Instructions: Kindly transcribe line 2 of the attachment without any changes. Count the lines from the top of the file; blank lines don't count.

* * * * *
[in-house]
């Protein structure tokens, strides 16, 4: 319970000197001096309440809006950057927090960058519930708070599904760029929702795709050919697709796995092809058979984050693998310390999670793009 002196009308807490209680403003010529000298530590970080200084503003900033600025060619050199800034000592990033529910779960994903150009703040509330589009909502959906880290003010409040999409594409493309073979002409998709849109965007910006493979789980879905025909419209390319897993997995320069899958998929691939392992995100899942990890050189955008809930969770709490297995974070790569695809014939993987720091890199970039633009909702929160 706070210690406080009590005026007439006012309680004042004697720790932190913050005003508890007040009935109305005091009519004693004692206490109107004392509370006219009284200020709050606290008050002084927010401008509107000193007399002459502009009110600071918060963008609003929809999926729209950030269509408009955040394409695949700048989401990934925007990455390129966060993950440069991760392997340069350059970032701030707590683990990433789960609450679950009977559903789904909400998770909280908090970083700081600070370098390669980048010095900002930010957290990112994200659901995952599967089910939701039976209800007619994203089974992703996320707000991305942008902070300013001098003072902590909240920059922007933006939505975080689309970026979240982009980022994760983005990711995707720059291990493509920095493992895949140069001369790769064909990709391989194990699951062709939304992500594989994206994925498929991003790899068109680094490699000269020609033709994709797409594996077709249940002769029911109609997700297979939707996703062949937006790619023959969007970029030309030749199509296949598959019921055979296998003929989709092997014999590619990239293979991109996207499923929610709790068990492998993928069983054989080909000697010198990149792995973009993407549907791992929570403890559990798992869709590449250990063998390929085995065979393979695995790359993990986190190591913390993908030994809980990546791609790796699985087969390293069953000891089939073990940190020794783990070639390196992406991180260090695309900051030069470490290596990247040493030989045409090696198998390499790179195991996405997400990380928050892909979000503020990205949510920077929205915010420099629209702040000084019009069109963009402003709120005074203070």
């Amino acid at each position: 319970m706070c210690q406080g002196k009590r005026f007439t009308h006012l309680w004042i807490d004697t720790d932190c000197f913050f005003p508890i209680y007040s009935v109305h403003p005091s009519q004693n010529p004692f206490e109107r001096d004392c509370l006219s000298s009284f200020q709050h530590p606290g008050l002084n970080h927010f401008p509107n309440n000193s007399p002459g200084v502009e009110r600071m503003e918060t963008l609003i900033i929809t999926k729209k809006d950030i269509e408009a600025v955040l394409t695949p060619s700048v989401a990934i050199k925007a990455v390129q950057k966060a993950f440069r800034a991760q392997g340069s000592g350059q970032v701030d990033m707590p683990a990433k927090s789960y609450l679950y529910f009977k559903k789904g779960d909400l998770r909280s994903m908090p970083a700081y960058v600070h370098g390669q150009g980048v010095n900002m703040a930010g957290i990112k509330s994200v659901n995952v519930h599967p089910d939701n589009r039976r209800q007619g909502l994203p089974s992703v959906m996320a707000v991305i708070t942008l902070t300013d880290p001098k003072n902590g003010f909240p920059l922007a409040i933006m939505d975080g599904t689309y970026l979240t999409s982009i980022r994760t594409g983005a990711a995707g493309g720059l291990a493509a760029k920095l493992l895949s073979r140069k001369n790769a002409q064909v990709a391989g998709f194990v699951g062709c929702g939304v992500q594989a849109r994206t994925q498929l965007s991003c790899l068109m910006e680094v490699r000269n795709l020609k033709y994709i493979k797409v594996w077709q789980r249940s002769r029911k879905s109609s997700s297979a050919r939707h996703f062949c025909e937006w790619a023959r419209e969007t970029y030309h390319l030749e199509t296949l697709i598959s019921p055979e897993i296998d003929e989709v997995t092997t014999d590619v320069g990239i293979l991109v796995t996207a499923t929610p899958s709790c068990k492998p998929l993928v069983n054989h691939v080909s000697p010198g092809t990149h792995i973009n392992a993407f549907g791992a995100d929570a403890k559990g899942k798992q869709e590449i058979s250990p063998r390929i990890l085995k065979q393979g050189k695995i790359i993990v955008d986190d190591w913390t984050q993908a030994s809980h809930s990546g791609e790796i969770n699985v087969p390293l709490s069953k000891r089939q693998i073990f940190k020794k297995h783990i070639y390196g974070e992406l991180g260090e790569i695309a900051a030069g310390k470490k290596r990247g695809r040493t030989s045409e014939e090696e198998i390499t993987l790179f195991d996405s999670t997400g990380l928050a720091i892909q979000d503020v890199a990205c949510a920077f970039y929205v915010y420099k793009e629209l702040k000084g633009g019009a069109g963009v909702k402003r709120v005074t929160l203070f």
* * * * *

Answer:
């Protein structure tokens, strides 16, 4: 319970000197001096309440809006950057927090960058519930708070599904760029929702795709050919697709796995092809058979984050693998310390999670793009 002196009308807490209680403003010529000298530590970080200084503003900033600025060619050199800034000592990033529910779960994903150009703040509330589009909502959906880290003010409040999409594409493309073979002409998709849109965007910006493979789980879905025909419209390319897993997995320069899958998929691939392992995100899942990890050189955008809930969770709490297995974070790569695809014939993987720091890199970039633009909702929160 706070210690406080009590005026007439006012309680004042004697720790932190913050005003508890007040009935109305005091009519004693004692206490109107004392509370006219009284200020709050606290008050002084927010401008509107000193007399002459502009009110600071918060963008609003929809999926729209950030269509408009955040394409695949700048989401990934925007990455390129966060993950440069991760392997340069350059970032701030707590683990990433789960609450679950009977559903789904909400998770909280908090970083700081600070370098390669980048010095900002930010957290990112994200659901995952599967089910939701039976209800007619994203089974992703996320707000991305942008902070300013001098003072902590909240920059922007933006939505975080689309970026979240982009980022994760983005990711995707720059291990493509920095493992895949140069001369790769064909990709391989194990699951062709939304992500594989994206994925498929991003790899068109680094490699000269020609033709994709797409594996077709249940002769029911109609997700297979939707996703062949937006790619023959969007970029030309030749199509296949598959019921055979296998003929989709092997014999590619990239293979991109996207499923929610709790068990492998993928069983054989080909000697010198990149792995973009993407549907791992929570403890559990798992869709590449250990063998390929085995065979393979695995790359993990986190190591913390993908030994809980990546791609790796699985087969390293069953000891089939073990940190020794783990070639390196992406991180260090695309900051030069470490290596990247040493030989045409090696198998390499790179195991996405997400990380928050892909979000503020990205949510920077929205915010420099629209702040000084019009069109963009402003709120005074203070």